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  • Writer's pictureCourtney Jones

Archive and Legacy: What's in A Recipe?

Updated: Nov 27, 2022

We losing recipes... but we don't have to. We have the ability and responsibility to use our own personal archives to preserve the traditions and customs we hold dear. It's the photo albums, the scrapbooks, the old stories told sitting around the grill or fireplace. We all hold a wealth of knowledge passed down from our predecessors and ancestors that informs how we walk through life.


This Thanksgiving I've been reflecting and remembering. Sitting and listening, looking and knowing. Thinking about all the empty seats at the table where my grandparents would be sitting this year. Placemats set for loved ones that ain't going to show again any time soon.


Grieving would be the best way, to sum up my thoughts. But on the other side of grief is joy found in reflection, deep in my memories of the jokes we'd tell one another, the stories of the lives they've lived, the lessons they learned and passed onto me and my cousins. The little moments I still find myself clinging to when the world feels too big and I crave the stillness found on my grandmamma's front porch or the calm of her humming sitting in a rocking chair telling me a story full of sound and no words.

"Ain't nothing wrong with hard work, but you smart, so ain't no need for your hands to look like mine."

Studying my grandfather, who we called Paw Paw, chop wood, grill a steak, clean oxtails, and meddle everyone in the house all in the span of one afternoon. Seeing him hold his hands out, wrinkled and battered from decades of hard labor, the hands that built my grandmother's home and hearth from the foundation up, and hearing him say, "Ain't nothing wrong with hard work, but you smart, so ain't no need for your hands to look like mine." I never did get what he meant as a child, but now I realize the hope he had for me.


I inherited a family name, Walthall, after my Paw Paw's father with whom I share a birthday. In a way, I embody my family's archive carrying the legacy of the men before me for better or worse I am a part of them as they are me. Our history is a part of my essence in a serendipitous way. I also inherited my grandmother's recipe box, striped pale yellow and soft purple, covered in dents and bursting full of paper scribbled with script faded from being written longer than I or even my parents have been earthside. Looking over them wondering what to display on the table this year, sweet potato pie, peach cobbler, pound cake, 7 Up cake, egg custard, surprise me soup, 5 flavor cake, and the list goes on. Searching and wondering what would make everyone feel like she was here with us again, laughing and saying that we won't believe how special she made her dessert for us this year.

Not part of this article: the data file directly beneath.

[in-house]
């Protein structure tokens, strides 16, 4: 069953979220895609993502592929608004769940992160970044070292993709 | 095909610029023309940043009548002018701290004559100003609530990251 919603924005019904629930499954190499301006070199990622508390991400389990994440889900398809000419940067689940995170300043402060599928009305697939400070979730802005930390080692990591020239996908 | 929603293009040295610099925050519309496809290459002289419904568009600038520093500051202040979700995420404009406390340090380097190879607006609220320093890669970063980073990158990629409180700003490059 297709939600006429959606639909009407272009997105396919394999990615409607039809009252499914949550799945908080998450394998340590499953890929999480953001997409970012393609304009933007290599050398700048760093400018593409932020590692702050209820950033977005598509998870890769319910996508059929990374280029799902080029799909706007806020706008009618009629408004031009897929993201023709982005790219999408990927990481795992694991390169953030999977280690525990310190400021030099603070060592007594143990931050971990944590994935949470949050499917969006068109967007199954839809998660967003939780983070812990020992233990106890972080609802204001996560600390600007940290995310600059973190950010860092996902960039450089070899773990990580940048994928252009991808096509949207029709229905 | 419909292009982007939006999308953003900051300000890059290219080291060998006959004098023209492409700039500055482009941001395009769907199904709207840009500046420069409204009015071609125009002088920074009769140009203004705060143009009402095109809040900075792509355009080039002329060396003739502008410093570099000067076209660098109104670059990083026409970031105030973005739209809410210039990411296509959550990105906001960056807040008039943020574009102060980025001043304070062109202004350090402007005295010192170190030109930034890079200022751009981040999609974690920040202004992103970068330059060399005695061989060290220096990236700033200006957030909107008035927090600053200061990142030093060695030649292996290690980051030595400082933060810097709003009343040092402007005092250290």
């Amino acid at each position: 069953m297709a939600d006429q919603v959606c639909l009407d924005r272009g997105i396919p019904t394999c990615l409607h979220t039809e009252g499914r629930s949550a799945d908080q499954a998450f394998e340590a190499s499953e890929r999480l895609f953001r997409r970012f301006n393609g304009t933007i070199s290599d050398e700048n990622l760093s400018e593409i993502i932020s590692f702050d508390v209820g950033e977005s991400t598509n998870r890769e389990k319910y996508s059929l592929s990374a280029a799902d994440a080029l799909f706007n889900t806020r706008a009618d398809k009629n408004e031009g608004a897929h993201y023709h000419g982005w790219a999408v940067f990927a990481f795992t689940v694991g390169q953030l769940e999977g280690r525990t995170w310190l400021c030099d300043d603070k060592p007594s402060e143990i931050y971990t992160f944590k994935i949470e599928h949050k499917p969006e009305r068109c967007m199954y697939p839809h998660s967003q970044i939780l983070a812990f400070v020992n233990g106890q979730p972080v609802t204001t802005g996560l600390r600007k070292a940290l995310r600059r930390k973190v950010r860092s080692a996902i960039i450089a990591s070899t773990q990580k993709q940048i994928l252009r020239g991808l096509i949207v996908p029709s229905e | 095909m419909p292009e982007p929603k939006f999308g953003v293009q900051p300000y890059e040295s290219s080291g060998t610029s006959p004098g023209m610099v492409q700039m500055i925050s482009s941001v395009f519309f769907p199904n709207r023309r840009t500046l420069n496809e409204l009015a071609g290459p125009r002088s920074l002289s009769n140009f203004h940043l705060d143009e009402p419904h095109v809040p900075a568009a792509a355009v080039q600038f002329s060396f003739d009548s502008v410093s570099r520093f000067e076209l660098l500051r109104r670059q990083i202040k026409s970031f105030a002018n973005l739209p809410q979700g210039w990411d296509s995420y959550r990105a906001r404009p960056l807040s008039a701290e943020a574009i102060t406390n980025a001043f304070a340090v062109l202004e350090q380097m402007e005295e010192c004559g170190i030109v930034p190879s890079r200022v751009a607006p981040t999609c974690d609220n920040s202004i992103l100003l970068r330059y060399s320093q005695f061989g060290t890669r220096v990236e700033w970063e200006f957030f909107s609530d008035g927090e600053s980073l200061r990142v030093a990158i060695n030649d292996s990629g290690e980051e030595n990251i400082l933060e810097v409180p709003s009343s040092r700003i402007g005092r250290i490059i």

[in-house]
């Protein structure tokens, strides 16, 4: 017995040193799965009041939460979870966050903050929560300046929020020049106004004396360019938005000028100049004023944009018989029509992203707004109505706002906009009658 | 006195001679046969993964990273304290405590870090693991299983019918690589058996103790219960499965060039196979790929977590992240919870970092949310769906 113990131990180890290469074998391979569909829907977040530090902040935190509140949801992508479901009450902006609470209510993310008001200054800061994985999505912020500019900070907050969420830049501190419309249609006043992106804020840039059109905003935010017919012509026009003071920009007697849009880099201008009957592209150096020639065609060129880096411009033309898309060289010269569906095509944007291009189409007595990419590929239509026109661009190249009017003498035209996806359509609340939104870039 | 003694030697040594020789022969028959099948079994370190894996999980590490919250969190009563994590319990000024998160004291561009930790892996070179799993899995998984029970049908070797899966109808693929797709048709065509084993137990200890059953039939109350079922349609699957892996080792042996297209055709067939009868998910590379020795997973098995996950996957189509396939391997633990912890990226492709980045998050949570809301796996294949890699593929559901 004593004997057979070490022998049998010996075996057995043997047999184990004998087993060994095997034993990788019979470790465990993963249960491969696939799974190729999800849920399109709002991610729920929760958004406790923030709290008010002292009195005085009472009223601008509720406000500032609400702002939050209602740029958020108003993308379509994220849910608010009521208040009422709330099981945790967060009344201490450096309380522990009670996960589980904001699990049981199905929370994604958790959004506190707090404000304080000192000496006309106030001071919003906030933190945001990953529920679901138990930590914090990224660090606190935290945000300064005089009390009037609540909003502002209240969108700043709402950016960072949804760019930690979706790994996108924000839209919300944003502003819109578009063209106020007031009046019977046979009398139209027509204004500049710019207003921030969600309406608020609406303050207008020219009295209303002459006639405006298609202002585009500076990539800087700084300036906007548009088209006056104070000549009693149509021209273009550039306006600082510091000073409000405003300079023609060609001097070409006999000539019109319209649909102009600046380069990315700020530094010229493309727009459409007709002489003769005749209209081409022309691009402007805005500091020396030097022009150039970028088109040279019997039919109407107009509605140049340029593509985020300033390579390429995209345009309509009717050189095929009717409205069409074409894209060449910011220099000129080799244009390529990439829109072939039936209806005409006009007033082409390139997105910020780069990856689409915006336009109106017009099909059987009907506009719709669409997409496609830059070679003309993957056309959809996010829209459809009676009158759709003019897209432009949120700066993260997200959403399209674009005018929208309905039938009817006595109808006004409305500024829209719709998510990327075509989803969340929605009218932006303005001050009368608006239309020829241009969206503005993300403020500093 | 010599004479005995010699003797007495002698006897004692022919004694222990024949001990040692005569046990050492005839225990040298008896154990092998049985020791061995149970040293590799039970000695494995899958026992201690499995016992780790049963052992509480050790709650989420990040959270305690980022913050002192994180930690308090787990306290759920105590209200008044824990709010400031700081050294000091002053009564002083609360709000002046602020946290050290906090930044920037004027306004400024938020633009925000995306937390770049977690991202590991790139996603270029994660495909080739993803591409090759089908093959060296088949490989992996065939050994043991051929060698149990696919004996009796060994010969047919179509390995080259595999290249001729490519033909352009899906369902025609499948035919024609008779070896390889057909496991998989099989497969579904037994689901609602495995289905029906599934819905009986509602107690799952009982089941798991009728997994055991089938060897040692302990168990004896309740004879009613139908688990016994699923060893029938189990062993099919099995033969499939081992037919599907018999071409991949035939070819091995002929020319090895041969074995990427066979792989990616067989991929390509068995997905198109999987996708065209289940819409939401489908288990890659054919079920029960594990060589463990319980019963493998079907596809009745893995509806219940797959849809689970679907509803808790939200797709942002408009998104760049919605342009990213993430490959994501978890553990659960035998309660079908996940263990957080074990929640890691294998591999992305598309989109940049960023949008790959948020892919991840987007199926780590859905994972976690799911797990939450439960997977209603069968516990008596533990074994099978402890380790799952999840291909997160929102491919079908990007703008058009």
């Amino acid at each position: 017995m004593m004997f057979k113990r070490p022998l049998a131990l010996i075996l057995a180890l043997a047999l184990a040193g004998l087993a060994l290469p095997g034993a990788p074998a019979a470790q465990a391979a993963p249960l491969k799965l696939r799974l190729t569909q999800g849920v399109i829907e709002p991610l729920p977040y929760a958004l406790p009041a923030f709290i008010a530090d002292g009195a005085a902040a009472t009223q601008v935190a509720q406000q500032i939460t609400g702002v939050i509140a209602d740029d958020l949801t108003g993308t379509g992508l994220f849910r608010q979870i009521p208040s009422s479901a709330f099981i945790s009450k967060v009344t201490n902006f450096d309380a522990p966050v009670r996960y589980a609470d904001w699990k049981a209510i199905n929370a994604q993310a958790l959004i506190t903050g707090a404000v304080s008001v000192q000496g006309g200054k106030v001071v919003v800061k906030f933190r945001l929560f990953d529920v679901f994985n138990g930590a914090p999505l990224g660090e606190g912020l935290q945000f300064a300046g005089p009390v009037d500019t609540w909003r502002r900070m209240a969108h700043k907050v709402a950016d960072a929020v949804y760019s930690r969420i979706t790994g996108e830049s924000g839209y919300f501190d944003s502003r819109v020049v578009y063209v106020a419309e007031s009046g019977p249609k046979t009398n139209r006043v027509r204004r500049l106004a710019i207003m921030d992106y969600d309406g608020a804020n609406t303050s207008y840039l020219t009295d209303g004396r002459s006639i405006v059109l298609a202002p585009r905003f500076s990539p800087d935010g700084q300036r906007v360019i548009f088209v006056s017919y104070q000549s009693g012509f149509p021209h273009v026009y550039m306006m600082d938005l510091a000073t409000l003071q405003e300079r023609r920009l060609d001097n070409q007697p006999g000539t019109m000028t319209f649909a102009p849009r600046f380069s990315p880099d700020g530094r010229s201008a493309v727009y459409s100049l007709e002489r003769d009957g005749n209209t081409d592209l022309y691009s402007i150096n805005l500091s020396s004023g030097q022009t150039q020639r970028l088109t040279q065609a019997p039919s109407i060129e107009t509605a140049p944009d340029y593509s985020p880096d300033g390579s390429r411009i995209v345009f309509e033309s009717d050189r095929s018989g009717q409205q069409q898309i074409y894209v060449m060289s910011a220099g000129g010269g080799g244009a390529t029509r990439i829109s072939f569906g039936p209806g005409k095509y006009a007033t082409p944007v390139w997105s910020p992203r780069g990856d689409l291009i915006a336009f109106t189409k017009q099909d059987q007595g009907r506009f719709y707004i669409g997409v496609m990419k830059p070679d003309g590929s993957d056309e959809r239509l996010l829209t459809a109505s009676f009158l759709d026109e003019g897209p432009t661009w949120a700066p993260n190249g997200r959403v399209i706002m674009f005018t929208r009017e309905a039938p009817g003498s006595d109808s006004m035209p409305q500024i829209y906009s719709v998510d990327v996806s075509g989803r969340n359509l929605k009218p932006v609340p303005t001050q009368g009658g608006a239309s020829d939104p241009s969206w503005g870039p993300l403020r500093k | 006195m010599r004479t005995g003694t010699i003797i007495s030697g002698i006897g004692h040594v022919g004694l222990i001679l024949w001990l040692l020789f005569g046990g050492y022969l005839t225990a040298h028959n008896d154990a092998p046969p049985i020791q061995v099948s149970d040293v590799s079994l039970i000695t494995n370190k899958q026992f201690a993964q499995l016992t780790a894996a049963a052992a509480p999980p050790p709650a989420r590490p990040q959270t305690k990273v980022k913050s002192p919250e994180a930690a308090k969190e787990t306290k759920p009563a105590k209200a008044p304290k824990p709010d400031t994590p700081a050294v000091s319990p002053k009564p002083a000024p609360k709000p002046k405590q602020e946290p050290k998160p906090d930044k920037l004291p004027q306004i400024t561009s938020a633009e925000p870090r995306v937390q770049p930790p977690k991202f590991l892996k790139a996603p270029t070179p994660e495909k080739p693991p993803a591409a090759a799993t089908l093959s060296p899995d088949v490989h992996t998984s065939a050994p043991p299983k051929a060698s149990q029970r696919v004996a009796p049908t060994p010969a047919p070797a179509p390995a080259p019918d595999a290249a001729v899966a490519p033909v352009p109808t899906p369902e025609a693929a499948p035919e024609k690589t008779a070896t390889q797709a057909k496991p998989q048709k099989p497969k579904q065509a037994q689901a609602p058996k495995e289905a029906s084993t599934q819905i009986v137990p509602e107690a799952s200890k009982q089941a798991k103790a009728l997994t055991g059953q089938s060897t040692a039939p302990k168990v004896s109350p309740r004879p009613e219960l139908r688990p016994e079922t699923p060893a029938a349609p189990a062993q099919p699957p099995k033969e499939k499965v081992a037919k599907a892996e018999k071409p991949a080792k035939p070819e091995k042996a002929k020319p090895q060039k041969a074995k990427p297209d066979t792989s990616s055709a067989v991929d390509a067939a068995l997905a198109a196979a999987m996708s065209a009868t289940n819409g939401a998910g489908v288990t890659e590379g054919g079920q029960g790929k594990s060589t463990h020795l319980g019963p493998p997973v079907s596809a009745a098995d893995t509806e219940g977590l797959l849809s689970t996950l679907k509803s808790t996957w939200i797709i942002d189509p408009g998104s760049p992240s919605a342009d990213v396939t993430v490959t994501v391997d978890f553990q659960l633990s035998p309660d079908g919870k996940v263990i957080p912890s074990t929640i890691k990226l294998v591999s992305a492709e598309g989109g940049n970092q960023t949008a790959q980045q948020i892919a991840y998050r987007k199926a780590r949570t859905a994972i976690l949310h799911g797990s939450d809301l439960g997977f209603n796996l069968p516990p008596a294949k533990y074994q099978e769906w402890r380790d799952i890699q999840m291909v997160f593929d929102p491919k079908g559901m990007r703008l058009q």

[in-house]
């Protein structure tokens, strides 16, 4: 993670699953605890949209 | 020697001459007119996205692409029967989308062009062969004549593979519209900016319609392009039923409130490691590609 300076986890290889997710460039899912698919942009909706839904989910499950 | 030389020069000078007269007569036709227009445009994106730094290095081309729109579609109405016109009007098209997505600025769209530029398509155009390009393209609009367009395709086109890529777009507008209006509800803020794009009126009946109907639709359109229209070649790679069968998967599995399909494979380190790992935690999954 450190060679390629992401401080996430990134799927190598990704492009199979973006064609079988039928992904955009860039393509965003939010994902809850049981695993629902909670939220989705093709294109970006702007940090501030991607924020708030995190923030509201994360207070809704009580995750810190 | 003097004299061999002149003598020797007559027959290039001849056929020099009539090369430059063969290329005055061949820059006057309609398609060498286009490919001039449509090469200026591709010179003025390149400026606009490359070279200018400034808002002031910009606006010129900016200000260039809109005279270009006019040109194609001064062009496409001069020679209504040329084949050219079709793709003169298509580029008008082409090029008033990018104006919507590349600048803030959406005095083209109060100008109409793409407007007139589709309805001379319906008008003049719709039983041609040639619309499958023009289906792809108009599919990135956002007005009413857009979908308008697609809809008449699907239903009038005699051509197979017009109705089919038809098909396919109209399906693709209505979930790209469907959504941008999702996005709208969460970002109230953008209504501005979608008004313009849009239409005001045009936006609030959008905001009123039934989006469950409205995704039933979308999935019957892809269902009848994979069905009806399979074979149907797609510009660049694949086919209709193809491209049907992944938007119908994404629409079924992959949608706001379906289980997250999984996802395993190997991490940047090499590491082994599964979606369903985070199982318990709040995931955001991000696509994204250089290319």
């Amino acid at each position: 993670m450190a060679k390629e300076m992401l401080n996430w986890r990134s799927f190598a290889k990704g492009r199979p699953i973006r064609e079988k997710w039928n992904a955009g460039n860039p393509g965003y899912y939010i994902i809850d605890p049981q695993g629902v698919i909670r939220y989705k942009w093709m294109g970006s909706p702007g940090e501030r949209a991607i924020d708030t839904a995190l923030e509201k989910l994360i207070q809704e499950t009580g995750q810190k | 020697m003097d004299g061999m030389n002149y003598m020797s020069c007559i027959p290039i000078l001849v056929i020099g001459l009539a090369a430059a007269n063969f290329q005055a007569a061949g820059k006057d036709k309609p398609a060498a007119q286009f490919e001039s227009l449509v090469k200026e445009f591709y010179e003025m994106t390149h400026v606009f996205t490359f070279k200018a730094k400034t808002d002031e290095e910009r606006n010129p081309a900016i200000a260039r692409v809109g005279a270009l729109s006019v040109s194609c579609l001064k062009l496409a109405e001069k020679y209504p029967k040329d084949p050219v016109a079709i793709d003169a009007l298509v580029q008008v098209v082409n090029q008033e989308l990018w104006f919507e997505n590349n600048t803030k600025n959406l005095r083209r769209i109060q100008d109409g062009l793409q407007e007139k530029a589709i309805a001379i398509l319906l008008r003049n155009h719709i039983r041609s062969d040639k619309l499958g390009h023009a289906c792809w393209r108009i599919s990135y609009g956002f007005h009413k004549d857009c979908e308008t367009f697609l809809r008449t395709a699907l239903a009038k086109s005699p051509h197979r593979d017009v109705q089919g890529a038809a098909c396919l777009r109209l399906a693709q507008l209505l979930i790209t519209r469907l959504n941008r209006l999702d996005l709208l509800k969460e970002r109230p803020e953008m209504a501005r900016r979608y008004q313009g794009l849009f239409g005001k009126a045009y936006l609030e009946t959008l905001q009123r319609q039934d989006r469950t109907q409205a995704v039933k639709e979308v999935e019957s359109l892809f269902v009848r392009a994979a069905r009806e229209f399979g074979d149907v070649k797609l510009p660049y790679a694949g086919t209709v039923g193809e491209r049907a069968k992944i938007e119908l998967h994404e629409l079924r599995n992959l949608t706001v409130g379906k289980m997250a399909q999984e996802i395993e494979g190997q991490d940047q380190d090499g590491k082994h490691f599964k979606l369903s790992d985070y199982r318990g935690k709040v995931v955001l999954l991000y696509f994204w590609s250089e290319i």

"Every morsel is a testament to the ways we've been taught to cook and pour love into the ways we nourish ourselves and our loved ones."

This year won't be the same, yet we'll still gather and laugh and remember, even in spite of the lingering grief we feel. We'll be thankful and merry and cheerful because we're able to honor our ancestors with each bite and sip. Every morsel is a testament to the ways we've been taught to cook and pour love into the way we nourish ourselves and our loved ones. That's the archive at work, that's love persisting beyond the lingering and wishing and wanting. As I stand in my kitchen chopping and measuring, basting and roasting, mixing and beating, honing the things my grandmammas taught me as a small boy too short to see over the countertops I can recall from my memory their love and care knowing that if I ever need a reminder that I can pull from that small box of recipes.


Tell us how you and your loved ones will pull from the archive or add to the archive this year and post your favorite recipe in the comments. Show us what you've added to the spread this year as you gather and enjoy the people that you're thankful for. How are y'all honoring your ancestors and utilizing your own familial archives? Check out the recipe below, from my own family archive, and feel free to add your own twist to it this holiday season!




Pecan Pie:

1/4 stick of butter (approx. 2 tablespoons)

1 box of vanilla instant pudding

3/4 cup of evaporated (pet) milk in can

1 egg - slightly beaten

1 cup of dark Karo syrup

*a splash of vanilla don't hurt nothing, or almond extract for added nuttiness


Combine all these together. Then add 1 cup of chopped pecans and bake in a pie crust {that has been blind baked} for 30 minutes or until the top settles.




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